As a generation, they care deeply about the environment and sustainability – but are also under pressure to change their wardrobe constantly. Which impulse will win?
Alessia Teresko, a 21-year-old student from Nottingham, seldom wears the same outfit online twice. Which is why, last month, for a friend’s birthday, she bought a minidress: a 70s-style Zara dress in a swirling print, for which she paid £27.99. On Instagram, she posted a photograph of herself in her new dress, with a caption that read “Besties wknd”. The post racked up 296 likes and with it, Teresko’s Zara purchase was sent to the giant wardrobe in the sky. (Namely, the Depop account, where she resells the clothes she no longer wears.) “I can’t take another picture in it because I already posted it,” says Teresko. “I know that sounds very superficial.”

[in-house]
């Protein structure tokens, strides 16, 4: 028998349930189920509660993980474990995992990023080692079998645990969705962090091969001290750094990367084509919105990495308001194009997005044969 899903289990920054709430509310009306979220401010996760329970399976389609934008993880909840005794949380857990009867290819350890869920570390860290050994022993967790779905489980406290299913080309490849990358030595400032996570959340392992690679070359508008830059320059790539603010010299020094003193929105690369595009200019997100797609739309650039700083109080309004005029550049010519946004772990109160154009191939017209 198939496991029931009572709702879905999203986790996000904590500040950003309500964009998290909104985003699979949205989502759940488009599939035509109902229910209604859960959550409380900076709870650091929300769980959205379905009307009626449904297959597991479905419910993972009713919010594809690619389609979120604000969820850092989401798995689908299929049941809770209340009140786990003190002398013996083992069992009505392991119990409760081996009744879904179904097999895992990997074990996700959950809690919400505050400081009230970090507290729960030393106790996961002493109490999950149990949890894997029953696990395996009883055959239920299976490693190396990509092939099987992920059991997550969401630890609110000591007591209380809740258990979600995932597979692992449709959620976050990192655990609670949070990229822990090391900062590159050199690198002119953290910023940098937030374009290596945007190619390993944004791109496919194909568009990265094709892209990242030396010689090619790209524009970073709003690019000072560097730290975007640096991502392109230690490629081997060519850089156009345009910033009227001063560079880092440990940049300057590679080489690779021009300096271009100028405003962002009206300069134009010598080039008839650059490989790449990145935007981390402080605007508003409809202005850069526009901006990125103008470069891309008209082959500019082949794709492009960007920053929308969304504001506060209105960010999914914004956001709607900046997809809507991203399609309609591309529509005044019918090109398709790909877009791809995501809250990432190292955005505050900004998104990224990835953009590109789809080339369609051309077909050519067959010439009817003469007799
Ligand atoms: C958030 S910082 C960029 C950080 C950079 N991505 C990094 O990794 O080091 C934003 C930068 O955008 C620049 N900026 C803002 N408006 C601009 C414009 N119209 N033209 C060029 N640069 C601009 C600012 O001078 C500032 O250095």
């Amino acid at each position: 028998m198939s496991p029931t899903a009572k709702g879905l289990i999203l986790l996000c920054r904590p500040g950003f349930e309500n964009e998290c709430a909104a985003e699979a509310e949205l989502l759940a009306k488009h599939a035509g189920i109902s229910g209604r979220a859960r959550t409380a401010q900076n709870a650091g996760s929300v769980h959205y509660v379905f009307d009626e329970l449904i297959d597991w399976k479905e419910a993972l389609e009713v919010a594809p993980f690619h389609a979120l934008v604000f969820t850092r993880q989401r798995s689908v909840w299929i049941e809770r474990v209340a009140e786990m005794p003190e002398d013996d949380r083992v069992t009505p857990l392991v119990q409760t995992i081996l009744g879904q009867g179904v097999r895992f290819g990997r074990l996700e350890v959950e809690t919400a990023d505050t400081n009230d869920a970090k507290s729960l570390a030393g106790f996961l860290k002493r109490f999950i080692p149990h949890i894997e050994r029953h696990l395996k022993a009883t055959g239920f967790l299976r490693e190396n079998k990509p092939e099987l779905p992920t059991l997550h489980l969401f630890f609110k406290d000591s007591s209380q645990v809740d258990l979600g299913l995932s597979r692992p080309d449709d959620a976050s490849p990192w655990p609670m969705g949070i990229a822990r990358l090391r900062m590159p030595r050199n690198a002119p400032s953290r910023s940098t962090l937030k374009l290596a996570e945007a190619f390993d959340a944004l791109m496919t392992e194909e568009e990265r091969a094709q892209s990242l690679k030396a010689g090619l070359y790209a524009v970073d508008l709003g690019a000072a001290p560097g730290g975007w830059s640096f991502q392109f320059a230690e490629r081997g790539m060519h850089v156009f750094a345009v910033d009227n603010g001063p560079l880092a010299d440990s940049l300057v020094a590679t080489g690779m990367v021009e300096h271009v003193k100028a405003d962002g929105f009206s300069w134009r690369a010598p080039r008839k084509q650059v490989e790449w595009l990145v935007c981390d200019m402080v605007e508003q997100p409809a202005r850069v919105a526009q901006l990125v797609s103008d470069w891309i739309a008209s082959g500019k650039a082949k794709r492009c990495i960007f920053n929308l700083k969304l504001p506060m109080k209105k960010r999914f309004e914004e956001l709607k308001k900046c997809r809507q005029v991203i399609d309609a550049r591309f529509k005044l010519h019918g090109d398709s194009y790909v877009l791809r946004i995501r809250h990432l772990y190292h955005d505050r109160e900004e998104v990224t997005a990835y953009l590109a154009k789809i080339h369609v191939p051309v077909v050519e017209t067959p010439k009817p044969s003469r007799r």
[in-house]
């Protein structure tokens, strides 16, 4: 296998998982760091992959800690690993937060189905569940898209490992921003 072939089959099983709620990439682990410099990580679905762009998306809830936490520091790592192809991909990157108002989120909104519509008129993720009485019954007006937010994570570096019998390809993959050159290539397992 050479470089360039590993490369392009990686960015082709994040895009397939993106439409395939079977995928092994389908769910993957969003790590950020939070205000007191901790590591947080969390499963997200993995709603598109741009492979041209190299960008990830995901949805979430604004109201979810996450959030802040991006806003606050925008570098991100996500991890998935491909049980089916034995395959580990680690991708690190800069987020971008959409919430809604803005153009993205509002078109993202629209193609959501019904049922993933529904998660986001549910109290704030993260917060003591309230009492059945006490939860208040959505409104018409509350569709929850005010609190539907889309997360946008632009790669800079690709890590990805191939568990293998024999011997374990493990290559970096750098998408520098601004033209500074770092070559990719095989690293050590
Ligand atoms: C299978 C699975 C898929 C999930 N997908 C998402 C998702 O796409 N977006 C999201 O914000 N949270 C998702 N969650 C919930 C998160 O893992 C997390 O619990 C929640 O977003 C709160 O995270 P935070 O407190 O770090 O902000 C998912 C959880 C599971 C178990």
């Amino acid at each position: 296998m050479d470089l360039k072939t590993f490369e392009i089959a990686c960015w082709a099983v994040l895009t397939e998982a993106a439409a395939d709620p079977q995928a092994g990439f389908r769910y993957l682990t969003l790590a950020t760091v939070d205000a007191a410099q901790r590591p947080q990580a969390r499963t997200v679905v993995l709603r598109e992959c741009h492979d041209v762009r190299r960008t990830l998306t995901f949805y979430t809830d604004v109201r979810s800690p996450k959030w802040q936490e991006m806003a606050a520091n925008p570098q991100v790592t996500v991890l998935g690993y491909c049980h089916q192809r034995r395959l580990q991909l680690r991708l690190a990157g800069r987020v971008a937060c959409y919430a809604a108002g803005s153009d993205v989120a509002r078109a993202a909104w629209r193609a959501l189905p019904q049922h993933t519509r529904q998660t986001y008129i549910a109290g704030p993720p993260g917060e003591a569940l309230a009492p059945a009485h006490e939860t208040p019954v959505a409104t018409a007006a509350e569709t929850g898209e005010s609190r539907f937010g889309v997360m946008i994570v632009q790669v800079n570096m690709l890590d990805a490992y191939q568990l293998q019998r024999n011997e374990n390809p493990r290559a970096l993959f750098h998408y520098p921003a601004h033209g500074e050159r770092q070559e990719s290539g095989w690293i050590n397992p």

In Edinburgh, 23-year-old Mikaela Loach, a student and climate justice activist, understands the pressure that Teresko is under. “Honestly,” she says, “as someone with a platform, even I feel pressure to be wearing different clothes online.” She buys her clothes secondhand. “Only if I can’t find it secondhand,” Loach says, “will I buy something new and then make sure I’ve done rigorous research on the company.”